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Topics - umigon

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16
Rulers Prior to Nicholas II / Tsarina Elisabeth Petrovna
« on: August 19, 2005, 12:27:54 PM »
Did Empress Elizabeth (1709-1762) have any illegitimate issue?

Was Yelizaveta Alekseyevna Tarakanova her real daughter??


What do you think?

17
French Royals / Catherine de Medicis
« on: August 18, 2005, 06:59:18 PM »


Well, she is one of my favourite historical figures, so I would like to start a new thread on her...


What do you think about this woman?? Was she a fantastic politician, as I think, or do you really believe the black press she received in her times who called her 'Madame Serpent'?

18
Iberian Royal Families / Princesses of Asturias
« on: August 16, 2005, 01:26:17 PM »
In another thread Prince Lieven asked if ever in Spain a woman had been styled as Princess of Asturias in her own right. Well, Prince, I am writing here my response, all the Princesses of Asturias since Henry III of Castile (who was the first Spanish prince to be styled as such in 1388):

1. Doña María, daughter of Henry III (1402-1405)

2. Doña Catalina, daughter of Juan II (1422-1422)

3. Doña Leonor, daughter of Juan II (1424-1424)

4. Doña Juana, daughter of Enrique IV (1462-1464 and 1470)

5. Doña Isabel, daughter of Juan II (1468-1474), she became Queen Isabella I in 1474, the wife of Ferdinand of Aragon.

6. Doña Isabel, daughter of Isabella (1476-1478 and 1498)

7. Doña Juana, daughter of Isabella (1502-1504), she became Queen Joan I, the Mad, in 1504.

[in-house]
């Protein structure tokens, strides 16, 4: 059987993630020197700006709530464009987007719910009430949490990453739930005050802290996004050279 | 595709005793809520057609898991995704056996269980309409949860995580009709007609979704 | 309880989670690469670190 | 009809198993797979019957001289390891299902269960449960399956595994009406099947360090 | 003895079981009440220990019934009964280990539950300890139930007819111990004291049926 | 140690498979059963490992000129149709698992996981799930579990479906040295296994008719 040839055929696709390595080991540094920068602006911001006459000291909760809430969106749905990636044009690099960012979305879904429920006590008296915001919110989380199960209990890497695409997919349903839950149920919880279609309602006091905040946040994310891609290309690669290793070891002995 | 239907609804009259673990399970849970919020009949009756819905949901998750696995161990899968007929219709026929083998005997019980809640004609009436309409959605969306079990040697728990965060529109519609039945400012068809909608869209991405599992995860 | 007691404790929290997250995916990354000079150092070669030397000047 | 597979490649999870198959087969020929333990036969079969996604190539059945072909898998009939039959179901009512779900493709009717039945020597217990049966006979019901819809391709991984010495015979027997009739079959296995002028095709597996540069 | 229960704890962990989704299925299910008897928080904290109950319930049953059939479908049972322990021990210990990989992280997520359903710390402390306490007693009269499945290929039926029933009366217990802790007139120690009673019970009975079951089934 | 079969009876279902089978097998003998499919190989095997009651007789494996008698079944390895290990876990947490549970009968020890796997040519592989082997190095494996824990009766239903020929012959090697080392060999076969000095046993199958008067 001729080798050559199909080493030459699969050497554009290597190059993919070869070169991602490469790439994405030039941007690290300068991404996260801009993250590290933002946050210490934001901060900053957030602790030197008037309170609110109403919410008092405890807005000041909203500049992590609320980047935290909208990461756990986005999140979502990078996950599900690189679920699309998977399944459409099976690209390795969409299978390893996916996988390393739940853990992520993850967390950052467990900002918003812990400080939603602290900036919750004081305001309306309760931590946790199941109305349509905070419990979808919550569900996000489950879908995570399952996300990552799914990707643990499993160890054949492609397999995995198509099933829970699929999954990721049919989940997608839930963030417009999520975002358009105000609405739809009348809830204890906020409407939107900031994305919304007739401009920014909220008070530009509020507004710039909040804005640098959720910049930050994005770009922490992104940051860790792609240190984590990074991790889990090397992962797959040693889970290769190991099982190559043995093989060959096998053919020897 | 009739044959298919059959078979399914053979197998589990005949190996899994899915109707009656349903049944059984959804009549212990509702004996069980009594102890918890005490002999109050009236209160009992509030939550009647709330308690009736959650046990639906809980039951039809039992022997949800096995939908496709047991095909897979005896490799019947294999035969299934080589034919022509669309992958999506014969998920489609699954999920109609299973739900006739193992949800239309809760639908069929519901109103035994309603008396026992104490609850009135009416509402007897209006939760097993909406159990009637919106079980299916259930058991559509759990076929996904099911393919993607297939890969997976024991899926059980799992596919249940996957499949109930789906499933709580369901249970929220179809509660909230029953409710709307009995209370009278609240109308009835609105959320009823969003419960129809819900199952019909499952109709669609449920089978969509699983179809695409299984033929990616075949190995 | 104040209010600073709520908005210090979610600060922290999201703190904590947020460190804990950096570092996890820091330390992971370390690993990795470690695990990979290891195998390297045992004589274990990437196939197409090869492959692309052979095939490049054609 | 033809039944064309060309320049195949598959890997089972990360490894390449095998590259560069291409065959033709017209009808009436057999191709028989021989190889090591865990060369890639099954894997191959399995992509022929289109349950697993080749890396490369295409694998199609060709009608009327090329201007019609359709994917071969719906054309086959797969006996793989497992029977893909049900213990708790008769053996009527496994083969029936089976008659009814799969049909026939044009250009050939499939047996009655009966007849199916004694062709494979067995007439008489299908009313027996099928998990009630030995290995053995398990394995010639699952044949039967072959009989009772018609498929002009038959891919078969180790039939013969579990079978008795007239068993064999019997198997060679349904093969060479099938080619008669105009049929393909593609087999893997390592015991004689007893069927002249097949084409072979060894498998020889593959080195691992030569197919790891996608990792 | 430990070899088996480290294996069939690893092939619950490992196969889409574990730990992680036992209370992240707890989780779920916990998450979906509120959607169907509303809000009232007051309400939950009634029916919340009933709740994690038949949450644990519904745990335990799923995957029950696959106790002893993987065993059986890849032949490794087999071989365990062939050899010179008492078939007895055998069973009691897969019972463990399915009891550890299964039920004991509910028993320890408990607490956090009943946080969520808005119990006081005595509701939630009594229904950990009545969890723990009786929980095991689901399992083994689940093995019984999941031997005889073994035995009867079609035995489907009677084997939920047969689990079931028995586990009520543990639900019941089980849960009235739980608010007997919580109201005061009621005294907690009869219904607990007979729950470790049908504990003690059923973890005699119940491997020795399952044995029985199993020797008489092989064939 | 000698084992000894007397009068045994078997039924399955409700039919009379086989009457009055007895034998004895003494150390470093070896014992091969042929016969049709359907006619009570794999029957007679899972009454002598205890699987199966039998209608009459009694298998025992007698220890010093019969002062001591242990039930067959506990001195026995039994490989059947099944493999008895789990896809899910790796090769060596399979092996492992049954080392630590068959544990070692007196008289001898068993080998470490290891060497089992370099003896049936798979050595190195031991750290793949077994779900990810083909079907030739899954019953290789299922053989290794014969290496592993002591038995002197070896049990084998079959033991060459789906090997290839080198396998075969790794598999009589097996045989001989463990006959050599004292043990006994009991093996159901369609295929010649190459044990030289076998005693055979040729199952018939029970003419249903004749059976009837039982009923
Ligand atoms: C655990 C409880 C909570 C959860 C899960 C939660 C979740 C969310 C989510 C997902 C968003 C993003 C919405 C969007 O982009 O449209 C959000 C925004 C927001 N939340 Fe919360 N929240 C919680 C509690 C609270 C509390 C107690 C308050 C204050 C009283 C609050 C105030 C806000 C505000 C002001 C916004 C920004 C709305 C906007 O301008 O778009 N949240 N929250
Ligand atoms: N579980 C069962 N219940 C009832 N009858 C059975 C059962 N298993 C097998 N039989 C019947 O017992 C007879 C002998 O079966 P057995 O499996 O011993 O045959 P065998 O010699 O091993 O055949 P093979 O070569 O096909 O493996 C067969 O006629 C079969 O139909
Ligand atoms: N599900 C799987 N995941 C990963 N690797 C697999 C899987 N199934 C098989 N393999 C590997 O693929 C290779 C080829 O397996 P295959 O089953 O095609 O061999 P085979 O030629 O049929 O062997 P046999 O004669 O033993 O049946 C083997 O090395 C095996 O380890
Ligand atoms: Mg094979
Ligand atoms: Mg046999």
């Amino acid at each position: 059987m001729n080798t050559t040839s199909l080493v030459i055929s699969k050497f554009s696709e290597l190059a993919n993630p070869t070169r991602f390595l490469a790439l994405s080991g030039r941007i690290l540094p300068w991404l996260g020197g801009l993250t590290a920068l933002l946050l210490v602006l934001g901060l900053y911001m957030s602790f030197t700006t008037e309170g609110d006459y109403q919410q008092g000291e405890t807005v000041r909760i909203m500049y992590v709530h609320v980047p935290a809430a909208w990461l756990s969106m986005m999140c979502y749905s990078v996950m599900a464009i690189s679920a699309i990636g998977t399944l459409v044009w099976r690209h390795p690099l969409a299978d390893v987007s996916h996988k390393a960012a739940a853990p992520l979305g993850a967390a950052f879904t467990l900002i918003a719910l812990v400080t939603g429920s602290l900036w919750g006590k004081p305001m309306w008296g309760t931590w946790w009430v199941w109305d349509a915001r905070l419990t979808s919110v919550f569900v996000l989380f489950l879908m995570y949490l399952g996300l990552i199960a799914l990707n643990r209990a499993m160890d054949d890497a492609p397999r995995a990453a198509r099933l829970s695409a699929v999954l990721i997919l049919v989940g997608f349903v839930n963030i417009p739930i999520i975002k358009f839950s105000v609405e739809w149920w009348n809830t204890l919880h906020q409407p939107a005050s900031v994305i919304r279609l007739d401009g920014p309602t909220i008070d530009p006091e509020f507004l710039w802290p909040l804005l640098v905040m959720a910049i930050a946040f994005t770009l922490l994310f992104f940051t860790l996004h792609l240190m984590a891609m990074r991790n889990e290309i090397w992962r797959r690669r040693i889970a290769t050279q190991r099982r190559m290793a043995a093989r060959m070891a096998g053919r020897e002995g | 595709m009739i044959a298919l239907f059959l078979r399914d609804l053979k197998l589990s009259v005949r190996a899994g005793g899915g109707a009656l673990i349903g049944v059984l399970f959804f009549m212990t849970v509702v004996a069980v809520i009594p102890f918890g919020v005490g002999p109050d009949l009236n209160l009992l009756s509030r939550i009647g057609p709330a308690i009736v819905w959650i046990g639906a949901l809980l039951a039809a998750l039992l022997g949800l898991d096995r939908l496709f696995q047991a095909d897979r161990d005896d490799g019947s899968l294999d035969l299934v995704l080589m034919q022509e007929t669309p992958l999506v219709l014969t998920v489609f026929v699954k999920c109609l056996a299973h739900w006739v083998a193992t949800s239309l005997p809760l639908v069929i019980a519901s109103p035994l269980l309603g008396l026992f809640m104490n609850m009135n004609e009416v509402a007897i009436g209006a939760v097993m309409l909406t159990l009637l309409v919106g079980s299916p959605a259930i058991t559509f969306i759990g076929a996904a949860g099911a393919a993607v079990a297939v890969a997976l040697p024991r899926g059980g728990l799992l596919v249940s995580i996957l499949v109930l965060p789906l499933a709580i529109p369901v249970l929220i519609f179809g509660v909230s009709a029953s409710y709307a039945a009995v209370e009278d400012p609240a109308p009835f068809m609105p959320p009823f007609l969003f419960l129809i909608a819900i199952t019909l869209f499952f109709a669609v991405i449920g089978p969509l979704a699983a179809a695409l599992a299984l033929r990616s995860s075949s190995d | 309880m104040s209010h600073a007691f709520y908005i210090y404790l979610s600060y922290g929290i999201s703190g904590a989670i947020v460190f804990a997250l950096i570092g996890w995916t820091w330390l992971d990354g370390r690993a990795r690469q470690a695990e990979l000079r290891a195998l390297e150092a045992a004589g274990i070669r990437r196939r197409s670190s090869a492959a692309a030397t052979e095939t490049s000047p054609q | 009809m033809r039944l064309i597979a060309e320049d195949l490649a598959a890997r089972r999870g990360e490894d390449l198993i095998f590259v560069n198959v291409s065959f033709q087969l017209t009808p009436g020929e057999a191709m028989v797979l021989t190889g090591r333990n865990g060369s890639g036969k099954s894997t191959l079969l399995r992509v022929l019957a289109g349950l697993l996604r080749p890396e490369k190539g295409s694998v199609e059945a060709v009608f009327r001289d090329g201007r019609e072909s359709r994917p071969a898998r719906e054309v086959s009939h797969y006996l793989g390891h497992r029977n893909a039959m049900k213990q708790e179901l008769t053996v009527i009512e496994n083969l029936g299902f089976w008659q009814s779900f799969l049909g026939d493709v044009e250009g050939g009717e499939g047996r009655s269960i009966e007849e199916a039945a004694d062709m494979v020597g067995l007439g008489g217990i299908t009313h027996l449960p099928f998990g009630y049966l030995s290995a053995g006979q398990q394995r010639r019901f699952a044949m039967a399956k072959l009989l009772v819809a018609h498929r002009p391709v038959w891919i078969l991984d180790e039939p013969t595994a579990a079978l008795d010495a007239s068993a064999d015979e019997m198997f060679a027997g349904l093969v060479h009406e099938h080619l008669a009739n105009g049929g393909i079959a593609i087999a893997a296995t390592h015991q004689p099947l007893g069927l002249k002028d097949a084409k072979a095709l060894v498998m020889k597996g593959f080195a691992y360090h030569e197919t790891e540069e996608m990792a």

8. Doña María Teresa, daughter of Felipe IV (1655-1657)

9. Doña Isabel, daughter of Fernando VII (1833-1833), she became Queen Isabella II in 1833.

10. Doña Isabel, daughter of Isabella II (1851-1857 and 1875-1880)

11. Doña María de las Mercedes, daughter of Alfonso XII (1881-1904)


There were also some women that were heiress presumptive:

1. Doña Isabel Clara Eugenia, daughter of Felipe II (1568-1571)

2. Doña Ana Mauricia, daughter of Felipe III (1601-1605)

3. Doña María Teresa, daughter of Felipe IV (1646-1655; when she was formally styled as Princess of the Asturias)

4. Doña Margarita, daughter of Felipe IV (1-6 nov 1661 and 1665-1673)

4. Doña María Antonia, daughter of Doña Margarita and Emperor Leopold I (1673-1692)

5. Doña Luisa Fernanda, daughter of Fernando VII (1833-1851)

All of them could have become Queens of Spain had the King who was reigning when they were named died!


19
The Tudors / The Virgin Queen?
« on: August 12, 2005, 08:04:28 AM »


I don't know if this has come up in other threads- I suppose it has.

I imagine most of you assume that Elizabeth's virginity had disappeared for a while when "Old Bessie" died in 1603. I would like to ask you two things, to see if more people have heard what I have:

1. I read once that Elizabeth didn't marry because she had a congenital deformity thanks to which she had no vagina. Knowing this, Elizabeth supposedly decided she was not going to marry. I read it in a book by Carlos Fisas, a historian, not on an Internet page or another crap sheet.

2. I also read, but I can't remember where, that Elizabeth had a purported illegitimate son he was in the navy, or the army, can't remember quite well.

What do you think of all of this??

20